The etiologic role of the streptococci in uveitis is predicated upon the high rate of association of endogenous uveitis, particularly of the nongranulomatous variety, with chronic foci of infection and with rheumatoid arthritis. The streptococci are the organisms most frequently found in foci and are the organisms usually responsible for the bacterial hypersensitivity displayed by rheumatoid arthritics.1
The dearth of clinical ocular tissue for direct laboratory examination makes us more dependent upon skin tests and serological studies for relating streptococcal infection to uveitis. Using both autogenous and 59 immunologically distinct stock streptococcal vaccines, Woods1,2 found skin hypersensitivity in 85% of patients with nongranulomatous uveitis and in 27% of those with granulomatous uveitis. The objection has been raised, however, that this study did not form a random series and that it included a higher proportion of patients with a poor prognosis or recurrent attacks.3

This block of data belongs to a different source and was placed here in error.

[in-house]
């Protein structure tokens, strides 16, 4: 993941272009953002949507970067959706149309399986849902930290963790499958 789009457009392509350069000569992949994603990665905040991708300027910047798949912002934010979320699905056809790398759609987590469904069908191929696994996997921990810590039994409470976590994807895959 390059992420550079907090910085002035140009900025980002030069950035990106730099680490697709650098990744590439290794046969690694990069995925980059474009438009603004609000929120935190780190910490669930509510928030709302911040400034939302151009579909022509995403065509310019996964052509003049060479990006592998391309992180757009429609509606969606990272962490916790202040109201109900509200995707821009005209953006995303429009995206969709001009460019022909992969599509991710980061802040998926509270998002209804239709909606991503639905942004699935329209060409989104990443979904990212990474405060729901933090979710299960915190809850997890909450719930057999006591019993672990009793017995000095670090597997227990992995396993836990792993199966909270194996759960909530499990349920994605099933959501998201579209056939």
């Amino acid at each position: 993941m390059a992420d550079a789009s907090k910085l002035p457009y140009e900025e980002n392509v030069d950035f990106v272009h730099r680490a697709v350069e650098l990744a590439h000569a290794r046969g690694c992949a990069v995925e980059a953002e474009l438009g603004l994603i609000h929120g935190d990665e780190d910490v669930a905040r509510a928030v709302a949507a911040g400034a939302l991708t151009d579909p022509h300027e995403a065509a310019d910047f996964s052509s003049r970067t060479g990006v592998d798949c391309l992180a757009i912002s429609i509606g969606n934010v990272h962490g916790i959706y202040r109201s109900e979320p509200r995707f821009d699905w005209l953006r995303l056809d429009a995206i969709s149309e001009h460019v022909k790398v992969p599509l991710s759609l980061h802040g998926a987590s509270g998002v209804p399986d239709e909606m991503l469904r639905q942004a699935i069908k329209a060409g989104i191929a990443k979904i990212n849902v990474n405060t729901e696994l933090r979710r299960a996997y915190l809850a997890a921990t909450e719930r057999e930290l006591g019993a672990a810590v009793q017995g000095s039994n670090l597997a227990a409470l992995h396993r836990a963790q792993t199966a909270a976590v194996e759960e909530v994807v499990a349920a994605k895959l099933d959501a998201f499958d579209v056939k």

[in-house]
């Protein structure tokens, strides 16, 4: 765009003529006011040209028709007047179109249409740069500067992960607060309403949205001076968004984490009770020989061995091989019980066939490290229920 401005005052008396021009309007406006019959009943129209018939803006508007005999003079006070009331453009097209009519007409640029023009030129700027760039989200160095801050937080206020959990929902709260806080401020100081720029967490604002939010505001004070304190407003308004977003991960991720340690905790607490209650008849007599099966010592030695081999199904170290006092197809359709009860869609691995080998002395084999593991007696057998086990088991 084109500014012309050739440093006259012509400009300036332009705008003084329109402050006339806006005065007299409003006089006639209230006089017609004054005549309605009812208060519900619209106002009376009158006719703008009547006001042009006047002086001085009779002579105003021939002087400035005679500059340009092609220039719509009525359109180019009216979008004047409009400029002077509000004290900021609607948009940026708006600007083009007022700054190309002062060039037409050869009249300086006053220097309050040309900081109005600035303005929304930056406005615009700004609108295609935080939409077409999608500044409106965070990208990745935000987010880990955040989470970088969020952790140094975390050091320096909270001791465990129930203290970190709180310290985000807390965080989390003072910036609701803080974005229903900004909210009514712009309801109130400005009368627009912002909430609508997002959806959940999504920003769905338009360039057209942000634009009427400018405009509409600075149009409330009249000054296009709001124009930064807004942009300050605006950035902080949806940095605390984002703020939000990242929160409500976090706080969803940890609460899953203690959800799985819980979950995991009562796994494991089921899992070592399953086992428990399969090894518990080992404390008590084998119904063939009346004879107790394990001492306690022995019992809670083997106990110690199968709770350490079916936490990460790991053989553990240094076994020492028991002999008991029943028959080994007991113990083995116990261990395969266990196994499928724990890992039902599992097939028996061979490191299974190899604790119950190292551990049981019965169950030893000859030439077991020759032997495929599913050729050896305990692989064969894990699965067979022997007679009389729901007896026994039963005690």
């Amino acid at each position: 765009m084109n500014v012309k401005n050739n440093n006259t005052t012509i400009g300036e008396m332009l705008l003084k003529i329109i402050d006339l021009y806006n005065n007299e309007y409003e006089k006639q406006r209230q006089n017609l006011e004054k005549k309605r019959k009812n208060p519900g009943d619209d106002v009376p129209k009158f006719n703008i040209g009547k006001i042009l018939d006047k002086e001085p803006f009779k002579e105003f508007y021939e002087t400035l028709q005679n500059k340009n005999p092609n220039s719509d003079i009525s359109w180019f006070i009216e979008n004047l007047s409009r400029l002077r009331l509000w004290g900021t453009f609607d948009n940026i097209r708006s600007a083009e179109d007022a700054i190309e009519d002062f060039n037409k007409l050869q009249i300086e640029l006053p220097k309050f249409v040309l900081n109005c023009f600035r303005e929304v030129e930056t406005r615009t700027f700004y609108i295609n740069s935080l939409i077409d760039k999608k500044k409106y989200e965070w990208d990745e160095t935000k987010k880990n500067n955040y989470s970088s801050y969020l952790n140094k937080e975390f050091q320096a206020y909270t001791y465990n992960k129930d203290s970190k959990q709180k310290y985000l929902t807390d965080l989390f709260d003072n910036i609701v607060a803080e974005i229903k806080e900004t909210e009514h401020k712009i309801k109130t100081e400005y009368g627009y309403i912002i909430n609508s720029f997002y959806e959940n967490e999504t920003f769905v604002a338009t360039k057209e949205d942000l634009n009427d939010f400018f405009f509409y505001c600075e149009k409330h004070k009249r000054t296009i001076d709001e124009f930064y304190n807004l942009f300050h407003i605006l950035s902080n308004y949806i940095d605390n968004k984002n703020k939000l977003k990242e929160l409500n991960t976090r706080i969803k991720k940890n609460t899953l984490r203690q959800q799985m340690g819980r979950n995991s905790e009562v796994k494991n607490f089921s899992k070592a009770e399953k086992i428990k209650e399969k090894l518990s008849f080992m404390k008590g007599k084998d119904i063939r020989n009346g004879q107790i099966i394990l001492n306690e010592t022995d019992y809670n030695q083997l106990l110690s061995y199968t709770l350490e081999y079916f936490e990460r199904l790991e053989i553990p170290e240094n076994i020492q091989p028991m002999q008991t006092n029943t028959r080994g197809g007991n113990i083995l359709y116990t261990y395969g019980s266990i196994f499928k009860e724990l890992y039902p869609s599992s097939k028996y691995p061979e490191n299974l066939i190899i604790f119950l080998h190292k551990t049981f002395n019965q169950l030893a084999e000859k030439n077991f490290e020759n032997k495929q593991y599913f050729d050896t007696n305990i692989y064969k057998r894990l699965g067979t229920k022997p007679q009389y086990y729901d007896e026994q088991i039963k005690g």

Evidence of foregoing streptococcal
HALLETT JW, WOLKOWICZ MI, FERIA QA, LEOPOLD IH, WIJEWSKI E. Streptococcal Serology in Uveitis. AMA Arch Ophthalmol. 1959;61(1):79–83. doi:10.1001/archopht.1959.00940090081011
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